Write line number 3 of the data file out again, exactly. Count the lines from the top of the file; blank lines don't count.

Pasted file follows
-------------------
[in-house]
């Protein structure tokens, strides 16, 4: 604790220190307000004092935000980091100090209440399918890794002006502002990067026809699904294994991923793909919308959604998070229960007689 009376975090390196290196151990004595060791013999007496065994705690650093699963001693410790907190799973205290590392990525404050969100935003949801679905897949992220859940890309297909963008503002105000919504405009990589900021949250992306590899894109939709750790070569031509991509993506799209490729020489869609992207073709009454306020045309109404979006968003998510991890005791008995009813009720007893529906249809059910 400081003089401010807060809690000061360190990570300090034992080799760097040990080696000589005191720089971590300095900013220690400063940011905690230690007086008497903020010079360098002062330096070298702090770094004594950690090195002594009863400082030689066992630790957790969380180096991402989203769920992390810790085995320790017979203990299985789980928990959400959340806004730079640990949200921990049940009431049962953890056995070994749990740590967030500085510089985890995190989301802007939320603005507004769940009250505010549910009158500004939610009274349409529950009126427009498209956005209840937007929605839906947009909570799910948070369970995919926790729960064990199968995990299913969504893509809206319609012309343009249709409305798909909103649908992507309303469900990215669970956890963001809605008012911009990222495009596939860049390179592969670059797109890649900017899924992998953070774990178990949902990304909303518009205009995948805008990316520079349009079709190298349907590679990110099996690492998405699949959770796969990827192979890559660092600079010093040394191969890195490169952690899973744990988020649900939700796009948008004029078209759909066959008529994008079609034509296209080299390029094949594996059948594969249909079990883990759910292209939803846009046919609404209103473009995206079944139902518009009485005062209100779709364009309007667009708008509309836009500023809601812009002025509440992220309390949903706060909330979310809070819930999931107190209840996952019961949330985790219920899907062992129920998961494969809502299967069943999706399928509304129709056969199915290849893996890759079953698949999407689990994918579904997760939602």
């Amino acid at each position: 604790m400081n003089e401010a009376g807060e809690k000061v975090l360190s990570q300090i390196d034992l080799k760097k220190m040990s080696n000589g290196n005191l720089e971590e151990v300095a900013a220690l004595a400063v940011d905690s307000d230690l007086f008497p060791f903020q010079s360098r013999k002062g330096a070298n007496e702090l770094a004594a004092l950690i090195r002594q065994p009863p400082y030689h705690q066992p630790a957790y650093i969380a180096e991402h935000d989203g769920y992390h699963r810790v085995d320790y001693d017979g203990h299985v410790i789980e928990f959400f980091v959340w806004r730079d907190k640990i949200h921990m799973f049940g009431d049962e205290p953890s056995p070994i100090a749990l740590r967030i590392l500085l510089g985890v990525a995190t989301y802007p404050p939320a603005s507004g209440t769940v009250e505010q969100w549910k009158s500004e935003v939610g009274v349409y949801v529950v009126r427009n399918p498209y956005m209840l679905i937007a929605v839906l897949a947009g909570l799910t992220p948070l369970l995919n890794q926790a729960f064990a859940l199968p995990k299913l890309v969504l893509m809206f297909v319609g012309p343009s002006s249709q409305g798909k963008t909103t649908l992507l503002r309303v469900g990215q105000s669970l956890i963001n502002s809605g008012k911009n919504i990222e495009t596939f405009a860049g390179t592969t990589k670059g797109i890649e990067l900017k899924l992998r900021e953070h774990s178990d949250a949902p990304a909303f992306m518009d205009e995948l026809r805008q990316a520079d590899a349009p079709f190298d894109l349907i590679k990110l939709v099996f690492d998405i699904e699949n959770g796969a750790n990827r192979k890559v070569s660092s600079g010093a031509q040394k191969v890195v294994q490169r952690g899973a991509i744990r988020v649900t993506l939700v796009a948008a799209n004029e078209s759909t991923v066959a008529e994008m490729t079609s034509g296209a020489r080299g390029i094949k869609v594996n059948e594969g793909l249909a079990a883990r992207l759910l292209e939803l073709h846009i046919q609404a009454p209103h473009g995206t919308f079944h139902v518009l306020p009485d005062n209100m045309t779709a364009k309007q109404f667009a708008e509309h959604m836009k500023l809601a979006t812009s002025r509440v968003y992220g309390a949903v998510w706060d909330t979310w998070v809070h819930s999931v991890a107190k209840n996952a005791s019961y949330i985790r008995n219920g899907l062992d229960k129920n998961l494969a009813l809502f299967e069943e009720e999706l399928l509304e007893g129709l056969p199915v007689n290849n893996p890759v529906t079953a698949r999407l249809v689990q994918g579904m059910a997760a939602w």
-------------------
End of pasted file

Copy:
């Amino acid at each position: 604790m400081n003089e401010a009376g807060e809690k000061v975090l360190s990570q300090i390196d034992l080799k760097k220190m040990s080696n000589g290196n005191l720089e971590e151990v300095a900013a220690l004595a400063v940011d905690s307000d230690l007086f008497p060791f903020q010079s360098r013999k002062g330096a070298n007496e702090l770094a004594a004092l950690i090195r002594q065994p009863p400082y030689h705690q066992p630790a957790y650093i969380a180096e991402h935000d989203g769920y992390h699963r810790v085995d320790y001693d017979g203990h299985v410790i789980e928990f959400f980091v959340w806004r730079d907190k640990i949200h921990m799973f049940g009431d049962e205290p953890s056995p070994i100090a749990l740590r967030i590392l500085l510089g985890v990525a995190t989301y802007p404050p939320a603005s507004g209440t769940v009250e505010q969100w549910k009158s500004e935003v939610g009274v349409y949801v529950v009126r427009n399918p498209y956005m209840l679905i937007a929605v839906l897949a947009g909570l799910t992220p948070l369970l995919n890794q926790a729960f064990a859940l199968p995990k299913l890309v969504l893509m809206f297909v319609g012309p343009s002006s249709q409305g798909k963008t909103t649908l992507l503002r309303v469900g990215q105000s669970l956890i963001n502002s809605g008012k911009n919504i990222e495009t596939f405009a860049g390179t592969t990589k670059g797109i890649e990067l900017k899924l992998r900021e953070h774990s178990d949250a949902p990304a909303f992306m518009d205009e995948l026809r805008q990316a520079d590899a349009p079709f190298d894109l349907i590679k990110l939709v099996f690492d998405i699904e699949n959770g796969a750790n990827r192979k890559v070569s660092s600079g010093a031509q040394k191969v890195v294994q490169r952690g899973a991509i744990r988020v649900t993506l939700v796009a948008a799209n004029e078209s759909t991923v066959a008529e994008m490729t079609s034509g296209a020489r080299g390029i094949k869609v594996n059948e594969g793909l249909a079990a883990r992207l759910l292209e939803l073709h846009i046919q609404a009454p209103h473009g995206t919308f079944h139902v518009l306020p009485d005062n209100m045309t779709a364009k309007q109404f667009a708008e509309h959604m836009k500023l809601a979006t812009s002025r509440v968003y992220g309390a949903v998510w706060d909330t979310w998070v809070h819930s999931v991890a107190k209840n996952a005791s019961y949330i985790r008995n219920g899907l062992d229960k129920n998961l494969a009813l809502f299967e069943e009720e999706l399928l509304e007893g129709l056969p199915v007689n290849n893996p890759v529906t079953a698949r999407l249809v689990q994918g579904m059910a997760a939602w």